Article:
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Tuesday, September 30, 2014

Announcing a break from public musical appearances

With fellow Naperville Sun storyteller Genevieve Towsley
By Ted Slowik

Today I am announcing that I am suspending my public musical appearances as of Jan. 1, 2015.

The reasons for this are many. First, I have been selected to become a volunteer for the Joliet Area Community Hospice. Volunteers provide companionship to people near the end of their lives. I consider this an opportunity to give back to my community,  and out of respect for the privacy of the people I will spend time with I think it's best if I keep my thoughts to myself.

I suspect the time commitment will be substantial, but I can think of no better way to spend the time I have. I'm a good listener, and I hope to collect stories that, at the appropriate time, I hope to share with you. I think I have a chance to gain a greater understanding of the meaning of life through this experience. I've always believed myself to be first and foremost a writer, though I'm considerably enjoying the progress I'm making as a performer.

The rigors of preparing for regular public performances are considerable, and since my own near-death experience I've learned to know my limitations. The hassles of arranging bookings, coordinating schedules with other musicians, practicing material, promoting shows and the like require a great deal of time. That's the time I choose to spend providing comfort to others instead.

I look forward to--at some point in the future--crafting quality, lasting stories of the people I meet.  They may be in the form of songs, or journalistic-like chronicles. I used to write fiction in college--maybe I'll try that again. Whatever the form, I hope to be inspired to create something great as an outcome. But I'm entering this effort with a spirit of complete dedication to volunteerism and will respect the protocols set by the hospice. I undergo a comprehensive two-day training session on Oct. 25-26.

I considered volunteering several months ago, when I was still on medical leave following a near-fatal heart attack in February. I applied at the hospice, but there's a long waiting list. There are many opportunities to volunteer, and I wanted to serve my local community. There are options like Big Brothers Big Sisters of Will and Grundy Counties, shelters that serve homeless people and myriad other services. I chose hospice because it felt like a good fit for my skills and what I want to accomplish, which is to simply be empathetic toward others.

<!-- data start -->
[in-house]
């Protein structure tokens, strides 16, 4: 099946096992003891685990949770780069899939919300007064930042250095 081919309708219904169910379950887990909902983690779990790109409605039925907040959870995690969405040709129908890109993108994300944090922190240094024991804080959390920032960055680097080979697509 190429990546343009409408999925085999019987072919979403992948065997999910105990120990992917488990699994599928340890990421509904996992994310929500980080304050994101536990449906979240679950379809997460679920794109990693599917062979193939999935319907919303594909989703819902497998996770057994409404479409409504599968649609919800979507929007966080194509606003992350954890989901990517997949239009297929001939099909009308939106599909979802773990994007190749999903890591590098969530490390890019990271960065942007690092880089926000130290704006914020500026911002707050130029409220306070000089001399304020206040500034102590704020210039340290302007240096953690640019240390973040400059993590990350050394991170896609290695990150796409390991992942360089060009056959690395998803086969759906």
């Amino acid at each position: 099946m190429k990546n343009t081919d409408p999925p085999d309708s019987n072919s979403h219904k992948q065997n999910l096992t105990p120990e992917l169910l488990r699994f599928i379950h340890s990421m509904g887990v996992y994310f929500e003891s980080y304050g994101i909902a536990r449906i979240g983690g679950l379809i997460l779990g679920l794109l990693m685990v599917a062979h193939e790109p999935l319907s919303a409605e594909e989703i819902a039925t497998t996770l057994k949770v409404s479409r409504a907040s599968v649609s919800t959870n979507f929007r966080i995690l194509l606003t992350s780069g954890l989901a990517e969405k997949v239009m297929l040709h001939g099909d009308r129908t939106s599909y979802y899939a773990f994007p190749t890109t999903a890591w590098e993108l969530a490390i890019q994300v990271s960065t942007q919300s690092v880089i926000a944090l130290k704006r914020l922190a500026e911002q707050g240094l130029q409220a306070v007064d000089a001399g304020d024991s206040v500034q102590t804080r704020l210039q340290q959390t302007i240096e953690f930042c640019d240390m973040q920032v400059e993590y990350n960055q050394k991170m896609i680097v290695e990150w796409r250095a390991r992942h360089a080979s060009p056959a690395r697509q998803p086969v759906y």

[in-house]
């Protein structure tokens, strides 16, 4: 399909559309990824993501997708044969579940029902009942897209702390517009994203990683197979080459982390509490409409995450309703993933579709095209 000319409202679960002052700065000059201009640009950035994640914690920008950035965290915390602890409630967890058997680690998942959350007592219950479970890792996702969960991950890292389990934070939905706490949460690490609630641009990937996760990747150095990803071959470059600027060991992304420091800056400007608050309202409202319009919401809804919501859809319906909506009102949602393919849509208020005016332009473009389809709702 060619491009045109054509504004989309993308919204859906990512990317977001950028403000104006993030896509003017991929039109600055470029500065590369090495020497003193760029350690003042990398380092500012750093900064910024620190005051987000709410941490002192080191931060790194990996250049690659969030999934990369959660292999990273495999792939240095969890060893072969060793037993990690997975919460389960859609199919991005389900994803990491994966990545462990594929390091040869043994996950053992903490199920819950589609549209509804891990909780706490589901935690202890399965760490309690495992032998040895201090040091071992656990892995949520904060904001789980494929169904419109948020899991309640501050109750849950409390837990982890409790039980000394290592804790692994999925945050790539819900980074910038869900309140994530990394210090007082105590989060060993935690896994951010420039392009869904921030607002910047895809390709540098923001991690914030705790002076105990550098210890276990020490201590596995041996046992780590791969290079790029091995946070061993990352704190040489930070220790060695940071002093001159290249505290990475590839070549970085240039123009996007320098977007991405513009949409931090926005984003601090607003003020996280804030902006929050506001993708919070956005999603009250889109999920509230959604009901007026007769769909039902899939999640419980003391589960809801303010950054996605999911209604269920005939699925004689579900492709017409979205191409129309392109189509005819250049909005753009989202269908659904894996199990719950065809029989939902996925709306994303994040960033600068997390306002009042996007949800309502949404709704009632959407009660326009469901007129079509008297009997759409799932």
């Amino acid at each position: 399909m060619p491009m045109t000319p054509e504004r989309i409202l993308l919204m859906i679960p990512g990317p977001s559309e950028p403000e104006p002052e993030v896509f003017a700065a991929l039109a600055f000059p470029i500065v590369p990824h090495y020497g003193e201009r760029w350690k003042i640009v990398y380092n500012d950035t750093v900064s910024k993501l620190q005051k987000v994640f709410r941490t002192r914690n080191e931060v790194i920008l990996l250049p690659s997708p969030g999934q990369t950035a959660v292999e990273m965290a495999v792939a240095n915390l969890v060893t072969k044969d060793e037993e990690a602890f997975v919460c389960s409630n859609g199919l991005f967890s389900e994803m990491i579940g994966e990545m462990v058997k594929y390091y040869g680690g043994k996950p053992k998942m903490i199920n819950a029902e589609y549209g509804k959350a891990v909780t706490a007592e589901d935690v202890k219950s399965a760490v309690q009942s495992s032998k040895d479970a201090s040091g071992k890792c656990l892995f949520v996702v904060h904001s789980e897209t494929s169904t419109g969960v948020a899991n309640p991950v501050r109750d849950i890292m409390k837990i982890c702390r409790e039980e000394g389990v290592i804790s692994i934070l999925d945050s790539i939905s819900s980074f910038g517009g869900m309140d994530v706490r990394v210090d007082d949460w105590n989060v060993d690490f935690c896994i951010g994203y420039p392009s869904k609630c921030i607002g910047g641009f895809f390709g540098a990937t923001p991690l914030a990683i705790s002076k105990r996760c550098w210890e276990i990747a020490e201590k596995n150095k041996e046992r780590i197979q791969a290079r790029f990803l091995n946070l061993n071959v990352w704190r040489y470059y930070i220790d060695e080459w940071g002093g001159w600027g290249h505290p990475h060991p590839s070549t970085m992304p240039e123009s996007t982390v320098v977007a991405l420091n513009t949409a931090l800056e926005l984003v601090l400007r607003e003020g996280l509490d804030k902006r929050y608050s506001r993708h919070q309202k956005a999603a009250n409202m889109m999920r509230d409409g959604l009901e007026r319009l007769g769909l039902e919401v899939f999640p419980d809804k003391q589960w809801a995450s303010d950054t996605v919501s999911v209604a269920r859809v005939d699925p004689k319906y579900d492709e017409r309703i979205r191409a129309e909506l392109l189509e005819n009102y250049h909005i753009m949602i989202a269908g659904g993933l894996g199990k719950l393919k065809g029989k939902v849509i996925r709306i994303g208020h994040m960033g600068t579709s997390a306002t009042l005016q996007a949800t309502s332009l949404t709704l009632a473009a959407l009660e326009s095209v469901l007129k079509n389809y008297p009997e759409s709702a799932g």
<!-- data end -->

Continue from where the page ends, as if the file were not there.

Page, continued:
Joliet Area Community Hospice provides compassionate, professional care to terminally ill patients and their families. It has served more than 17,000 patients since 1982 in greater Will, Grundy, and Kendall counties along with parts of Cook, DuPage and Kankakee counties. At any given time, more than 200 trained volunteers provide companionship to people in their homes or at a facility off McDonough Street--the first freestanding hospice home in Illinois. From 1992 to 2009, executive director was Duane Krieger, father of Naperville City Manager Doug Krieger.

I intend to continue my private lessons with guitarist Kev Wright of The Righteous Hillbillies, but figure the time I spend playing in my basement is better spent than in front of an audience for a while. I will miss my weekly appearances at Wednesday night acoustic open mic at Tribes Alehouse in Mokena, hosted by John Condron. However, I'm now comfortable with my proficiency at playing all types of music in front of friends or complete strangers.

I may occasionally--perhaps during times when work is not as intense--break my self-imposed cloister and perform music in public. I'll see how it goes. If asked I'd very much like to perform next summer at Tim Placher's Shindig at the Shanty and at Joliet's Hopstring Fest. I may also post music videos to my YouTube channel every so often. I intend to remain active on social media--I just won't have as much to say because I'll be spending time volunteering and I don't intend to talk about that while I'm doing it.

I hope to gain a greater appreciation for end-of-life care and note that while I expect my incredible 88-year-old mother to continue living independently for some time I realize our remaining time together may be short. She's much on my mind, as are all my friends, family and loved ones.

Stay tuned for details about a farewell performance at Chicago Street Pub on Saturday, Dec. 20.

Peace,

Ted